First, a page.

The Daily Telegraph
October 27 2015
Cranbourne Carlisle Primary School principal Cheryl Irving said she was allowing Shi’a children to opt out of singing or listening to the anthem because it was a religious month of mourning and they should not be forced to take part in joyous events.
“Muharram is a Shi’a cultural observation marking the death of Imam Hussein,” Ms Irving said. “This year it falls between Tuesday October 13 and Thursday November 12.
“Prior to last week’s Years 2-6 assembly, in respect of this religious observance, students were given the opportunity to leave the hall before music was played.”
But Lorraine McCurdy, who has two grandchildren at the school, said she was furious when school officials invited students to leave during Advance Australia Fair.
“Two children got up and said ‘welcome to our assembly’ and with that a teacher came forward and said all those who feel it’s against their culture may leave the room,” Ms McCurdy told Melbourne radio station 3AW yesterday.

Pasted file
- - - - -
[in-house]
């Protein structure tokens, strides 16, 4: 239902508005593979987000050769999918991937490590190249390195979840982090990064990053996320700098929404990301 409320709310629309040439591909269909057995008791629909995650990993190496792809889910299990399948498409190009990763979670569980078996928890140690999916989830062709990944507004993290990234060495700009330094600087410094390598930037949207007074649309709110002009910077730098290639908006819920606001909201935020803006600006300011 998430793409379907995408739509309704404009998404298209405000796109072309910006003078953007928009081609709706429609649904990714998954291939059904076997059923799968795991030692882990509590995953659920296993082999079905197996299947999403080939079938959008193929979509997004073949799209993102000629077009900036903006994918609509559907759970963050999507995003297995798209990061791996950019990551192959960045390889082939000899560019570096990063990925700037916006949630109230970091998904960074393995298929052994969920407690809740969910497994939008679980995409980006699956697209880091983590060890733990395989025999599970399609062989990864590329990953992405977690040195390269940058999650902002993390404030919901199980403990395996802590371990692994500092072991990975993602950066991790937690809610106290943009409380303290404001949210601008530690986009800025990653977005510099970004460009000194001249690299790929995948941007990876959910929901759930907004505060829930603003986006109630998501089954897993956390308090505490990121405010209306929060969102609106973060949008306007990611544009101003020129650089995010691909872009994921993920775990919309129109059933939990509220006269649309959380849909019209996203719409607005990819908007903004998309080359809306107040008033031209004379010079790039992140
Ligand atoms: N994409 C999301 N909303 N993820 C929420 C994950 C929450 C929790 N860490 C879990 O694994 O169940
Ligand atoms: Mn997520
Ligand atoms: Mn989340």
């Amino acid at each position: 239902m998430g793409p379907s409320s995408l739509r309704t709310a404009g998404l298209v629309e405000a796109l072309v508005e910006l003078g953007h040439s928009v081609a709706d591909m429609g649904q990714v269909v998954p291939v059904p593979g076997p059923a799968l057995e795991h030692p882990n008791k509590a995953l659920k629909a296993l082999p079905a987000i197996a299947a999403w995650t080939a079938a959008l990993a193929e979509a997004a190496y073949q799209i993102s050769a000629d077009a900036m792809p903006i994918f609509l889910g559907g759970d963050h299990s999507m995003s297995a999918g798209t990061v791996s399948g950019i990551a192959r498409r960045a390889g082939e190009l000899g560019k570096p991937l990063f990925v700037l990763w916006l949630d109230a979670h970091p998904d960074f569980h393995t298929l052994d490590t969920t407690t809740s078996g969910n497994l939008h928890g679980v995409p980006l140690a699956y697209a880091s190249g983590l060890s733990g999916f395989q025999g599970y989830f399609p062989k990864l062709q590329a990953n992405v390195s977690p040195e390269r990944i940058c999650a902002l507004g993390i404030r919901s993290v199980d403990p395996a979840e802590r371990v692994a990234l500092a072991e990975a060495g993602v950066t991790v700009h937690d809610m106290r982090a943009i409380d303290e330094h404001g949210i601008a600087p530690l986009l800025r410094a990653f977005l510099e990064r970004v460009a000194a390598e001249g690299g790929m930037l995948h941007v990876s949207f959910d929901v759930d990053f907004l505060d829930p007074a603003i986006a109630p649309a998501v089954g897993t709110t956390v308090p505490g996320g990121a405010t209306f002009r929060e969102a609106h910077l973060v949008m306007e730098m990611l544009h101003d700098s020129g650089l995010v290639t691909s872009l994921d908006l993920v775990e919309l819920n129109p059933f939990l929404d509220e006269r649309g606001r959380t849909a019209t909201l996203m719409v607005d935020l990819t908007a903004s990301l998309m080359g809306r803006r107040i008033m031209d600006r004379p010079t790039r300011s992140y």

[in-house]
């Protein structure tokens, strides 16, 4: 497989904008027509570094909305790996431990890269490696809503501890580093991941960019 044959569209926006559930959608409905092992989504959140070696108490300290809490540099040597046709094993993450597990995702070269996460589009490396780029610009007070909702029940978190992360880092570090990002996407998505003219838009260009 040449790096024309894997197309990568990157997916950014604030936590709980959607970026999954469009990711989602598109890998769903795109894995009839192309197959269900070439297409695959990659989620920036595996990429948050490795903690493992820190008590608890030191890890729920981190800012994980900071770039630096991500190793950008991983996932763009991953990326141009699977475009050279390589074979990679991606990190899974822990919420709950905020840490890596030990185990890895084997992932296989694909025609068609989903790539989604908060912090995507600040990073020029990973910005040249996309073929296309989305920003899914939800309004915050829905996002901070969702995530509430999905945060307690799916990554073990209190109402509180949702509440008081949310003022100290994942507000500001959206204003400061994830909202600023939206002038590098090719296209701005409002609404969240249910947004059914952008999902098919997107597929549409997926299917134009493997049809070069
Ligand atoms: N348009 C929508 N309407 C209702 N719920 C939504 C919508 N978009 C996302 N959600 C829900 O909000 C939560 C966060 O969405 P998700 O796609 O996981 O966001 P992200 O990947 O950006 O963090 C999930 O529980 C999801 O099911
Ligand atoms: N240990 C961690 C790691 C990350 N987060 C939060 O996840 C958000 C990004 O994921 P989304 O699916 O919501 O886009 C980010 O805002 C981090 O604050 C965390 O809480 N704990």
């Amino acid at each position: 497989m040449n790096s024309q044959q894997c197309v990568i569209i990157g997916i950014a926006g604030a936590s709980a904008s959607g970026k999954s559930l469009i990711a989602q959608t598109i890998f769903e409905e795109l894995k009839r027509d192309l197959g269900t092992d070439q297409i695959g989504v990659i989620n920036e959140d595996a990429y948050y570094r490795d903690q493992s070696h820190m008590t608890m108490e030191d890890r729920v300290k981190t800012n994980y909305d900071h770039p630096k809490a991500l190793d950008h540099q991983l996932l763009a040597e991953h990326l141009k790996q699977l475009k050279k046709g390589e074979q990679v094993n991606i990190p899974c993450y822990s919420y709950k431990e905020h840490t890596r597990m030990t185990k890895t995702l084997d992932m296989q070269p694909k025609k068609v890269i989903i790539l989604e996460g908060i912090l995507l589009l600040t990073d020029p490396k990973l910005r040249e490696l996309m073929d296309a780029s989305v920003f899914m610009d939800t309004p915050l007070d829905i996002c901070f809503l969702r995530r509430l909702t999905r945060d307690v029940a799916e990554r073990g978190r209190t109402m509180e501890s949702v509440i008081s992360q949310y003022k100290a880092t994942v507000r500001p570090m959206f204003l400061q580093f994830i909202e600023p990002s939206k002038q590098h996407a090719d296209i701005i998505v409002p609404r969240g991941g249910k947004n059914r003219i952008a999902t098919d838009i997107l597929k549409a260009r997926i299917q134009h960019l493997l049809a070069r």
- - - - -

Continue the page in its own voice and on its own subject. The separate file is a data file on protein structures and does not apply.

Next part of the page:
“With that about 30 or 40 children got up and left the room. We sang the national anthem and they all came back in.
“I saw red, I’m Australian and I felt ‘you don’t walk out on my national anthem’.”
Independent Senator Jacqui Lambie also hit out at the school, which promotes the ethos of “Many Cultures, One Community”, after the revelations first emerged in the community’s local newspaper.
“I find these schools allowing this to happen disgusting. I don’t think religion needs to be brought into the national anthem,” she said.
While the school has received the full backing of Victoria’s Department of Education, the situation could not be any different north of the state border.
NSW’s Department of Education last night told The Daily Telegraph that students would not be allowed to sit out the national anthem in NSW under any circumstances.
“It is not acceptable for any student in a NSW public school to walk out during the anthem and disciplinary action would be taken against the student,” a spokesman said.